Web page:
Yesterday morning I climbed onto the treadmill to listen to the Prime Minister’s briefing and the news. As I began to focus on the program, an image of a small town came into view, with white clapboard buildings and a white clapboard, steepled church.

The breaking news focused my attention and I learned, with all Canadians, that several beautiful, peaceful Nova Scotia towns had passed through hell in the previous twelve hours. Many residents of those small towns had lost their lives to a lone gunman, disguised as a police officer, who also burned buildings and cars in his wake.

Throughout the pandemic, I have been filled with a sense of dread: significant anxiety about what might happen, but this shooting of at least eighteen people in Canada’s deadliest mass shooting, was not one of the events I had ever envisioned.

With these two horrors, this rampage and COVID-19, Canada, and especially Nova Scotia are changed forever. Every Canadian is familiar with small Canadian towns – many of us were born or grew up in these towns. It will not take much imagination to recall being on a porch with a drink in one of these towns, or on a deck overlooking the water or picking up bread and cookies at the small bakery.

Until yesterday, this memory would have called up a feeling of deep peace and quiet, a setting untouched by the world’s contagion.

No longer.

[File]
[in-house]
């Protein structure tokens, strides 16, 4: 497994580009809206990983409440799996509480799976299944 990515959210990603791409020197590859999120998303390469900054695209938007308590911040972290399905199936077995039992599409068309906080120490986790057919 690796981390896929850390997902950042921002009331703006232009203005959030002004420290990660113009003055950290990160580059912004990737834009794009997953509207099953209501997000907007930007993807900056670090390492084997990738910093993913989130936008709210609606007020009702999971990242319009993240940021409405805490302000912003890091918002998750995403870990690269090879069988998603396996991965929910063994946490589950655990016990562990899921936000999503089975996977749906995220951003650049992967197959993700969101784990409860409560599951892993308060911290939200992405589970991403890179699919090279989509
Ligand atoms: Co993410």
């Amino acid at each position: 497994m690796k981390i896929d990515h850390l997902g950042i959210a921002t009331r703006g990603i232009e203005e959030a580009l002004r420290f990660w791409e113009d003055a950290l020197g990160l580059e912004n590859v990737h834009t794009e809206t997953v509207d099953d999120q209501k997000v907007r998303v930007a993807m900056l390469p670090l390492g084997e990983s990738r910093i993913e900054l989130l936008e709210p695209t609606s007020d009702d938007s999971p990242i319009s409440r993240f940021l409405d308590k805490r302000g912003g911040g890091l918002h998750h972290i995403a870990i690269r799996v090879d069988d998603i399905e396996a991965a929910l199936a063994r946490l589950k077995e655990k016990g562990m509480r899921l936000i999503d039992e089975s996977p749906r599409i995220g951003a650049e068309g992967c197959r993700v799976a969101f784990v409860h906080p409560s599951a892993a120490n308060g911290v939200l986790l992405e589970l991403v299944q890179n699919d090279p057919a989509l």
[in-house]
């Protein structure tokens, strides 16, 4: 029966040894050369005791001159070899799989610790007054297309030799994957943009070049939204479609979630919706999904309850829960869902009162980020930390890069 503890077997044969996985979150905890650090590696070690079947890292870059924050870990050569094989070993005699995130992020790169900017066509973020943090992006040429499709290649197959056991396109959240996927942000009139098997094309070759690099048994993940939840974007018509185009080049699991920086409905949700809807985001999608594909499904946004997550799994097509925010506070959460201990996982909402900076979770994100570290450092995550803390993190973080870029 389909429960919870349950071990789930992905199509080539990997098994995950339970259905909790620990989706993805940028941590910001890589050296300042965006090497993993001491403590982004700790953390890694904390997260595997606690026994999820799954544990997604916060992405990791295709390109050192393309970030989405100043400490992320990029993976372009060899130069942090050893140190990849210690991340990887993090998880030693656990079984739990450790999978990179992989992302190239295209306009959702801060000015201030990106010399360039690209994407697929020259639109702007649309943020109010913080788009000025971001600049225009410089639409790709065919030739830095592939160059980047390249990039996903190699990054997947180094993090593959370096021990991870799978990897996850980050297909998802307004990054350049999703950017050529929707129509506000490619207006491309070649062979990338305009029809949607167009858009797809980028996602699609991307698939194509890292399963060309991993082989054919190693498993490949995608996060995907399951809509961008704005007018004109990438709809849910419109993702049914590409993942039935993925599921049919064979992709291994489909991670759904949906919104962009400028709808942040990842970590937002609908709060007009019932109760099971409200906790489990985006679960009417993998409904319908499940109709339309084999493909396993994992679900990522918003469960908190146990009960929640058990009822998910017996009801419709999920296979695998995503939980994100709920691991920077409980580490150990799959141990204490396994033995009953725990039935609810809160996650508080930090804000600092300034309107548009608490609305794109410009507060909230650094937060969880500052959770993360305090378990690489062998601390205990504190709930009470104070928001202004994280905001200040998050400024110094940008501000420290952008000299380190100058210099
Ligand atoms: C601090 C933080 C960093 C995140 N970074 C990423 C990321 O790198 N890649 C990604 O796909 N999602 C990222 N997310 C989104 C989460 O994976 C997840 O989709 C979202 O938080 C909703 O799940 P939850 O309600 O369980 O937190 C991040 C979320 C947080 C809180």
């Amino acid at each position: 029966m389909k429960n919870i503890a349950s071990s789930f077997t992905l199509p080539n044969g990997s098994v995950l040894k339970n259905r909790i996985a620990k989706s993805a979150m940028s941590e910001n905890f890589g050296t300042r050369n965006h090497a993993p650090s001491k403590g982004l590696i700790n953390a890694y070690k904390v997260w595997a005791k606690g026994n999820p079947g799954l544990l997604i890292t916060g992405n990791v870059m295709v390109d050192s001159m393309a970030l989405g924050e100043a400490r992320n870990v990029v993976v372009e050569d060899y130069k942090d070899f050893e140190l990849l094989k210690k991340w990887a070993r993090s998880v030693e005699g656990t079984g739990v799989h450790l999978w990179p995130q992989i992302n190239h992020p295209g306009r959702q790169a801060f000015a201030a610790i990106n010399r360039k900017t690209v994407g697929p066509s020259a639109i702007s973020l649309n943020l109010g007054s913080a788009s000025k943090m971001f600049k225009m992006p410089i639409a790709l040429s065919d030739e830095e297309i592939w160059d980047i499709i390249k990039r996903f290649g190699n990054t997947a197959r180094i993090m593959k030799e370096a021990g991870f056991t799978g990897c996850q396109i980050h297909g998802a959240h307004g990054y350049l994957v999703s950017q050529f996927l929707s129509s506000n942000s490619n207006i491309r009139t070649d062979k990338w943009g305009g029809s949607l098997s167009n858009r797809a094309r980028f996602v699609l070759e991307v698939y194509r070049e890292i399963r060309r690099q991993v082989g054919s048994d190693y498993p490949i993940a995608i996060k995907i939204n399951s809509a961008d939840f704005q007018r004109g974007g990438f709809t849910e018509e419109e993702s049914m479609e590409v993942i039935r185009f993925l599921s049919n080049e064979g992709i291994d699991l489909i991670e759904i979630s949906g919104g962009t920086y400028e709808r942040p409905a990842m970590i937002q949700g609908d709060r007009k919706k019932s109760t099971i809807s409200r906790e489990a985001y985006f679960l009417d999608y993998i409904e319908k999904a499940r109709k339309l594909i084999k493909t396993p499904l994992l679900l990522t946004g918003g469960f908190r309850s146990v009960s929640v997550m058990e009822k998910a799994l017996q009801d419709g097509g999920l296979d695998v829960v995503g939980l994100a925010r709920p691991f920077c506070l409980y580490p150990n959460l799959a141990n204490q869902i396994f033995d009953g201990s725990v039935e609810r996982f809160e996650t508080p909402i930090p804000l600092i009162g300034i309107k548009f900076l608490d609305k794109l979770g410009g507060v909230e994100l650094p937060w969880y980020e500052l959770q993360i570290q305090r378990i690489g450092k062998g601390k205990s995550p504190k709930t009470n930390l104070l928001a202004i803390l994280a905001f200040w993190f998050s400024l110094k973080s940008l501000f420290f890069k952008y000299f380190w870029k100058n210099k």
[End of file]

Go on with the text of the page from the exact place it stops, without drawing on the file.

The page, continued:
How naive we were! Imagine that, in this time when we are so separated from the United States, we would suddenly be hit by their great malady: the malady of gun violence. The peace of Canada’s small towns, now shattered, cannot go back to a time of innocence.

Each of these events – COVID-19: the greatest health threat in 100 years and Canada’s most deadly mass shooting – is significant on their own. Conjoined, they present a vision of life so changed, it will be impossible to live as we did before.

These are events that could destroy us as a country, but they are also opportunities for reflection, reflection on what we want Canada to be.

So far, over 1600 hundred people have died of COVID-19 and at least 18 people were killed by this gunman.

We must preserve the Canada these victims loved.

We who survive must ensure that they did not die in vain.

(This is my favourite image of Nova Scotia. This is Lawrencetown Beach, where my sister lived and her family still lives.)

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